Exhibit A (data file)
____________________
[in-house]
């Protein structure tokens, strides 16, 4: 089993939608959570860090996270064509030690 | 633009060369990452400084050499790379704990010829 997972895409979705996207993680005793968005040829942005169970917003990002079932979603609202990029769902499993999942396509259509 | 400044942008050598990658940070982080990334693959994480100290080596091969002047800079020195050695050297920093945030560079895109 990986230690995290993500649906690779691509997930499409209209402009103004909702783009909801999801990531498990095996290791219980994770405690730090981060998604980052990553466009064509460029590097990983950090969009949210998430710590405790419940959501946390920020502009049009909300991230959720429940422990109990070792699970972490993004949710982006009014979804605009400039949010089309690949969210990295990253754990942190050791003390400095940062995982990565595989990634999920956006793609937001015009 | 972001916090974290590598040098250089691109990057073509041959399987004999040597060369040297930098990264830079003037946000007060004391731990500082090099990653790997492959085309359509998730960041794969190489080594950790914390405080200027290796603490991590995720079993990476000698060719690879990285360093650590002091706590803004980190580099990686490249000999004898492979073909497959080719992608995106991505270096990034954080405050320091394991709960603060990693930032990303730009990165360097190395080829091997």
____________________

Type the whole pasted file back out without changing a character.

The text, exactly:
[in-house]
């Protein structure tokens, strides 16, 4: 089993939608959570860090996270064509030690 | 633009060369990452400084050499790379704990010829 997972895409979705996207993680005793968005040829942005169970917003990002079932979603609202990029769902499993999942396509259509 | 400044942008050598990658940070982080990334693959994480100290080596091969002047800079020195050695050297920093945030560079895109 990986230690995290993500649906690779691509997930499409209209402009103004909702783009909801999801990531498990095996290791219980994770405690730090981060998604980052990553466009064509460029590097990983950090969009949210998430710590405790419940959501946390920020502009049009909300991230959720429940422990109990070792699970972490993004949710982006009014979804605009400039949010089309690949969210990295990253754990942190050791003390400095940062995982990565595989990634999920956006793609937001015009 | 972001916090974290590598040098250089691109990057073509041959399987004999040597060369040297930098990264830079003037946000007060004391731990500082090099990653790997492959085309359509998730960041794969190489080594950790914390405080200027290796603490991590995720079993990476000698060719690879990285360093650590002091706590803004980190580099990686490249000999004898492979073909497959080719992608995106991505270096990034954080405050320091394991709960603060990693930032990303730009990165360097190395080829091997």